cincinatti

Titus Kaphar, The Vesper Project (detail), 2008–13, mixed media, dimensions variable. Installation view.

Titus Kaphar

Contemporary Arts Center, Cincinnati

Titus Kaphar, The Vesper Project (detail), 2008–13, mixed media, dimensions variable. Installation view.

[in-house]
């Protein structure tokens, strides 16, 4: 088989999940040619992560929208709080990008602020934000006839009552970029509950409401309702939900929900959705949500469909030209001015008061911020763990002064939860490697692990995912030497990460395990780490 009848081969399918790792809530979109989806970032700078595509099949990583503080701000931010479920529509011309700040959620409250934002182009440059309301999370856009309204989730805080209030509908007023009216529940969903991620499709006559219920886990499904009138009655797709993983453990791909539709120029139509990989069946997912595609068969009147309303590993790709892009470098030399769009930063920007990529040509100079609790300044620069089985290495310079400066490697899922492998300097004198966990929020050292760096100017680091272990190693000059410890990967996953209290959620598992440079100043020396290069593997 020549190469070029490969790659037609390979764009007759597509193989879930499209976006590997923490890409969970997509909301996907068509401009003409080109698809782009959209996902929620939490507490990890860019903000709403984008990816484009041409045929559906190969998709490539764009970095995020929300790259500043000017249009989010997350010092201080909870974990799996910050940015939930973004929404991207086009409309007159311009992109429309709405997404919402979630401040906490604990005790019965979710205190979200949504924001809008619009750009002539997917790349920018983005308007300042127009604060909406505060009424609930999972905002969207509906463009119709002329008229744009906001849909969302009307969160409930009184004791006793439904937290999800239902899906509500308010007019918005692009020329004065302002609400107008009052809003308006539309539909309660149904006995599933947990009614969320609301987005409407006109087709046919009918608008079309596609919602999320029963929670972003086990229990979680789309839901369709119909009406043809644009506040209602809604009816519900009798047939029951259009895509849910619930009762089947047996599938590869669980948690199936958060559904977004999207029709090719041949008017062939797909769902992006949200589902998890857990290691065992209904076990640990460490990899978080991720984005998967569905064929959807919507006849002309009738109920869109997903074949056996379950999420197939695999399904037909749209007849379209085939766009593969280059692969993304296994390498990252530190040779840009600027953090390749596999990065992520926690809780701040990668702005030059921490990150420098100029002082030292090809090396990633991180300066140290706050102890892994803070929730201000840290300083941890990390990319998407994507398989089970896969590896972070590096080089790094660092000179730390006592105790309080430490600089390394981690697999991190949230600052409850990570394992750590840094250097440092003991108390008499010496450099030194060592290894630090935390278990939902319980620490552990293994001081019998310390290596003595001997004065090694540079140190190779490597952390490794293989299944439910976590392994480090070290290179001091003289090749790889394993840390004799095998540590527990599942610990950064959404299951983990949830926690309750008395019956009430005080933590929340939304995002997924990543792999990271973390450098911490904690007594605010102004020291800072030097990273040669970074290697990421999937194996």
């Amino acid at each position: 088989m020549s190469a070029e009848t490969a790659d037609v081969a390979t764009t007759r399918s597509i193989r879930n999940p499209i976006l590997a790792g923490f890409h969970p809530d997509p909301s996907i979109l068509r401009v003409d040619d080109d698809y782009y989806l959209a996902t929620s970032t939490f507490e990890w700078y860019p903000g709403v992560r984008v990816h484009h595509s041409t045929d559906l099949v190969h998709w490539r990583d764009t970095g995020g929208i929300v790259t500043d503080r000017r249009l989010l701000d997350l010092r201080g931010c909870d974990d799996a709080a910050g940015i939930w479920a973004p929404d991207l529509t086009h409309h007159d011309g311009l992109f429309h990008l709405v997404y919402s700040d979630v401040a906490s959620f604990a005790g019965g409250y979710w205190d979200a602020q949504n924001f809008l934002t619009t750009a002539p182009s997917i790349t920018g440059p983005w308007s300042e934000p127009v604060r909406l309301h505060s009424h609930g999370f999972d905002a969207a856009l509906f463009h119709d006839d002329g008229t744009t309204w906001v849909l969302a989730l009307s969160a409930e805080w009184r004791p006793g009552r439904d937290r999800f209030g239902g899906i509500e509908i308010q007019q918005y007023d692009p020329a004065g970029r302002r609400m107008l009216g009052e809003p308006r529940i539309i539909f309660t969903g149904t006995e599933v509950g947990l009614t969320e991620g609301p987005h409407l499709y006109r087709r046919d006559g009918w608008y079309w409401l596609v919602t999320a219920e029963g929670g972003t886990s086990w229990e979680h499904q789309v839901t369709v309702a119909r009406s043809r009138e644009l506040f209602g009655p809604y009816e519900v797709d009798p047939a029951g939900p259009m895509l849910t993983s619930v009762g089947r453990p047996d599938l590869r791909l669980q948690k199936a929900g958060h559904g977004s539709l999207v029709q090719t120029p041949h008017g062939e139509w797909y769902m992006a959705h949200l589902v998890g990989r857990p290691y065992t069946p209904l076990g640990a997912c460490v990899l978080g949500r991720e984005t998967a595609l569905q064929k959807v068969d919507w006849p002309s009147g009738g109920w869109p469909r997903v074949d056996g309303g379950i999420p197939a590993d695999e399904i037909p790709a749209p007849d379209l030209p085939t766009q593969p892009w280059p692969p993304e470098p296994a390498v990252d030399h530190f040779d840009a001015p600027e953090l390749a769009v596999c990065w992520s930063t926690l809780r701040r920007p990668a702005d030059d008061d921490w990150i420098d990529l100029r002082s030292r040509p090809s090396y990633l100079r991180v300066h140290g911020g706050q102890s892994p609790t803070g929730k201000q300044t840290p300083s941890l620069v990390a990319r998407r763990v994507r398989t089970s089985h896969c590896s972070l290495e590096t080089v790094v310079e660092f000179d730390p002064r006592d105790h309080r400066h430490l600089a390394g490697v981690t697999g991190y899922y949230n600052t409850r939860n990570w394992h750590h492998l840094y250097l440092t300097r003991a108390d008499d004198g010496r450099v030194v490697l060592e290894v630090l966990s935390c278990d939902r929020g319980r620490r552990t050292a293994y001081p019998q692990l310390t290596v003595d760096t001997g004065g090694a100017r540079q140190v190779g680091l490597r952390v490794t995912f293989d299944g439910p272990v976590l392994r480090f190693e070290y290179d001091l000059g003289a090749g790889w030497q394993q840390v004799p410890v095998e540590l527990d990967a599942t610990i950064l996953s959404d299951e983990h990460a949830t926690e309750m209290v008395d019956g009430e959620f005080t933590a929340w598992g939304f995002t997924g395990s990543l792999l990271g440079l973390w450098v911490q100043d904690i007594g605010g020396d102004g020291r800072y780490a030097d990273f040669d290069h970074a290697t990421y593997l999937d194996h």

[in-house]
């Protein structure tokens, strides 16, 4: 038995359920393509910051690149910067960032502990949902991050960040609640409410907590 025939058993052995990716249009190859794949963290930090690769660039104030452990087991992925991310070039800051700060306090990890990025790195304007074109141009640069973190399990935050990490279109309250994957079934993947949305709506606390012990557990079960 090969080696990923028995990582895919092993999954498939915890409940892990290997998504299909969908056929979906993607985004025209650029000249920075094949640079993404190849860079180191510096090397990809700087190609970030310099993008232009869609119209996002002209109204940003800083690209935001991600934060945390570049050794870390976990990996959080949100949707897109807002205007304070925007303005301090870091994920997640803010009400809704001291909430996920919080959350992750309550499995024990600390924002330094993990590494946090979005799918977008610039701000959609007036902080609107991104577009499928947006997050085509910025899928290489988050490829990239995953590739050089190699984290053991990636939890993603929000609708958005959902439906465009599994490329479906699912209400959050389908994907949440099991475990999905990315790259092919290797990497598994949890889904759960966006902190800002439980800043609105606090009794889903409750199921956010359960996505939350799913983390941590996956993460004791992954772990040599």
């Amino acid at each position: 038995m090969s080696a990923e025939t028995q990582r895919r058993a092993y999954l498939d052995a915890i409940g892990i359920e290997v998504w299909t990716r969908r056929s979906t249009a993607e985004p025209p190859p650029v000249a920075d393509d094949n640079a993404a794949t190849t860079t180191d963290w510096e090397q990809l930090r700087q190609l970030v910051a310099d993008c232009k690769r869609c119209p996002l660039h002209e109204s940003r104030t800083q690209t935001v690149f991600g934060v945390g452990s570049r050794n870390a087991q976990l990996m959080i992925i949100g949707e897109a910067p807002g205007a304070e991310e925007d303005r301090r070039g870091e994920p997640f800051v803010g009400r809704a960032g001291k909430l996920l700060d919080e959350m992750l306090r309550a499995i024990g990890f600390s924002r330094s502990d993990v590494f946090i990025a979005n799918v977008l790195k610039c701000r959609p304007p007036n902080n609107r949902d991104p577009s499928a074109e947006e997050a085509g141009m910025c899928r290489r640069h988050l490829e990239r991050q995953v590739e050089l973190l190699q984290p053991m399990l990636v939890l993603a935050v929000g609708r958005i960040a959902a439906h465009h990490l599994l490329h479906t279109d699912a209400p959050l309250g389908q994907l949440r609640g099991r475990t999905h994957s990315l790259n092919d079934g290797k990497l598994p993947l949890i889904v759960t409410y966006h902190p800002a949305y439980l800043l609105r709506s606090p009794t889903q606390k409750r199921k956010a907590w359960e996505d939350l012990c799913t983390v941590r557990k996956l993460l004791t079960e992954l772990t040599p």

The story goes that, while looking at a portrait by Titus Kaphar hanging in the Yale University Art Gallery in New Haven, a man named Benjamin Vesper suffered a sudden psychotic break and attacked the painting. The man was hospitalized but later escaped, and was eventually found squatting in an abandoned nineteenth-century house that he insisted belonged to his family. The history goes that the ancestral Vespers were a well-to-do, mixed-race family living in Reconstruction-era Connecticut. Their light skin allowed them to “pass” as white until an unplanned pregnancy thwarted the proposed marriage between a Vesper daughter and the son of a wealthy white shipping magnate, ultimately exposing the Vesper family’s racial secret and hurtling them into financial and social ruin. Nineteenth-century America’s convoluted legislation banning interracial marriage often deferred to the so-called

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